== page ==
2019.5.21 - selfie, the rumps, near polz
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Our Experience With The Palm Oil Plantations Of Borneo!

We arrived in Kota Kinabalu, the capital city of Malaysian Borneo, without really knowing what to expect. It was a spontaneous, throw a dart at a map type of travel plan for us and, even though it’s not your typical backpacker destination, we were not met with regret. Nor would we ever forget our time there.

Orangutan/Palm Oil Cycle, SORC

It’s not that Borneo isn’t frequented by tourists, it’s just that it hadn’t really been on our radar before. Many are drawn to it due to the promise of natural beauty and wildlife that’s exotic to us in The West. The one thing that we did know about Borneo was that it is home to orangutans - orange haired, playful primates that share 97% of the same DNA as us humans! Excitement quickly built as we started to see more and more orangutans in pictures plastered around the airport and stuffed toys being sold at souvenir shops around the city.

After a couple of days exploring Kota Kinabalu, it was time to head to Sandakan, another city located in the Malaysian state of Sabah. Here, we jumped at the chance to book ourselves onto an organised tour offered to us by our hotel. We couldn’t wait to see an orangutan in wild! Only 80,000 wild orangutans now exist in the world! It was once in a lifetime!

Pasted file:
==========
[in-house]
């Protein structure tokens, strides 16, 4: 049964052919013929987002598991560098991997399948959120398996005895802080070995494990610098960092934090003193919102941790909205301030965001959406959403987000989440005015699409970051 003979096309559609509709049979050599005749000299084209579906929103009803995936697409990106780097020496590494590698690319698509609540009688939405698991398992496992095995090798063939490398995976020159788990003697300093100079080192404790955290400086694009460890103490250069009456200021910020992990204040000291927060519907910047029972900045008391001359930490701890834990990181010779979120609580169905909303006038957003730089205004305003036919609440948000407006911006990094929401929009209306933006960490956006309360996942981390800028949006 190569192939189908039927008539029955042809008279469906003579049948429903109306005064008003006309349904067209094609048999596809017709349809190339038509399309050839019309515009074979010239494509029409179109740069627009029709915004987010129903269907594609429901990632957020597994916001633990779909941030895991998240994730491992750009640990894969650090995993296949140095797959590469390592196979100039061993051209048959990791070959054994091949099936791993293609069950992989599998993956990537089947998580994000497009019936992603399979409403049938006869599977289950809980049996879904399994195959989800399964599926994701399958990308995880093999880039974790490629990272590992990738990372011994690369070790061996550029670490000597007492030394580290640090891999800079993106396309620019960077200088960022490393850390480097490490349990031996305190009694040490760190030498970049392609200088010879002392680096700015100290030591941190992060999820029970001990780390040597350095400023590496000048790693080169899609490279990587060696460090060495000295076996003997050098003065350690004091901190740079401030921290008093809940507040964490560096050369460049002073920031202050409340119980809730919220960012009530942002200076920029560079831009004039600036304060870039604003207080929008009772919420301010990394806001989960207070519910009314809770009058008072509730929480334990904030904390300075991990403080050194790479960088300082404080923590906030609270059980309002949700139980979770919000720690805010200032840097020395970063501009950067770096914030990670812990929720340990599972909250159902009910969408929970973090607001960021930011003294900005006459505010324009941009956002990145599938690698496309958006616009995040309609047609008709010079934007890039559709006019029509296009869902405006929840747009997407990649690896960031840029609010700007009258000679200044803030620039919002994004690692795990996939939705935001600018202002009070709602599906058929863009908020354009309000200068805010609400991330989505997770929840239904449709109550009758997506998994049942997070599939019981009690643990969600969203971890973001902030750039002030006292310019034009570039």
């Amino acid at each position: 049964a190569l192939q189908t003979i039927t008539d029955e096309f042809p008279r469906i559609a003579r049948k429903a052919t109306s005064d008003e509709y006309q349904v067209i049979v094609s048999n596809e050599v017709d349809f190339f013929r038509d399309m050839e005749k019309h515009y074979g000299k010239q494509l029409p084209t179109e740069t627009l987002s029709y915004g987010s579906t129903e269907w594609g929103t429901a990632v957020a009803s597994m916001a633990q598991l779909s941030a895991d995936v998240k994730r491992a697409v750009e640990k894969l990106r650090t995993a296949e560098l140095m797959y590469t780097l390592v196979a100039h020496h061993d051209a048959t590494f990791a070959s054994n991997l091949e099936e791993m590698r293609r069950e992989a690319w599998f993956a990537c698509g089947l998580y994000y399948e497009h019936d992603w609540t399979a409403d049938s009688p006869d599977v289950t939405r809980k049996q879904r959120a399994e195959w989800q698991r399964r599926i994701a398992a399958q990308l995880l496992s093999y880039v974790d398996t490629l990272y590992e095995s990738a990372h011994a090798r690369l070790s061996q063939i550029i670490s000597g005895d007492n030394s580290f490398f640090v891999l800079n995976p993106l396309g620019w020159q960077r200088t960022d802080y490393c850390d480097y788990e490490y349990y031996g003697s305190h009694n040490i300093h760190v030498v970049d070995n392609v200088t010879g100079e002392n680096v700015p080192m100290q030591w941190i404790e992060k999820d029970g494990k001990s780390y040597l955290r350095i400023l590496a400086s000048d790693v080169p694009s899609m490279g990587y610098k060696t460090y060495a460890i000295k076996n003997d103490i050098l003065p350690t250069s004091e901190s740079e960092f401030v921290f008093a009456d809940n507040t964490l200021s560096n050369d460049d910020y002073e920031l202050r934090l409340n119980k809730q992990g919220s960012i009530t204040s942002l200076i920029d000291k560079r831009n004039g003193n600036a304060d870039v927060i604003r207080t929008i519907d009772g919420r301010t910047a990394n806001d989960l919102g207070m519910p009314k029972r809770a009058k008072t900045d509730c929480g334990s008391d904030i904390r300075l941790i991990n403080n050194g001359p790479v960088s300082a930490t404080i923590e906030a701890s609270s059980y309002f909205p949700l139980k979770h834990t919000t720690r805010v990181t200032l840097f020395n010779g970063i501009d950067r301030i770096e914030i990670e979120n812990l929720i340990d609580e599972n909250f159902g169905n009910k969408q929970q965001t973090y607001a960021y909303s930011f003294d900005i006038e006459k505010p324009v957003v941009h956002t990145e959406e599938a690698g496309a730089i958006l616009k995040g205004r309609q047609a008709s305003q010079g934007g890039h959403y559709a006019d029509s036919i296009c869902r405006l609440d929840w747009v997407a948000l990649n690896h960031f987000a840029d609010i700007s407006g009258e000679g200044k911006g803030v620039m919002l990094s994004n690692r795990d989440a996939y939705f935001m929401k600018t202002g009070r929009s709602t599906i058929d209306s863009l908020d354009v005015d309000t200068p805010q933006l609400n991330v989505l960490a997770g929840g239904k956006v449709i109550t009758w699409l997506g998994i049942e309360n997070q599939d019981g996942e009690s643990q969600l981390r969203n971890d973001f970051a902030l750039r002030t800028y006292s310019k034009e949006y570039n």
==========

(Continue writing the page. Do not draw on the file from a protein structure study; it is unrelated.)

Orangutan At Sepilok Orangutan Rehabilitation Centre

The Sepilok Orangutan Rehabilitation Center!

The tour started with a visit to Sepilok Orangutan Rehabilitation center - a safe haven for orangutans in the form of 43 sq kms of protected jungle, their natural habitat. As well the risk posed to them by the illegal pet trade, orangutans’ lives are threatened massively by the destruction of their homes due to the development of palm oil plantations. The rehabilitation centre takes in orphaned and injured orangutans and is vital to the survival of orangutans in Borneo.

The Kinabatangan River!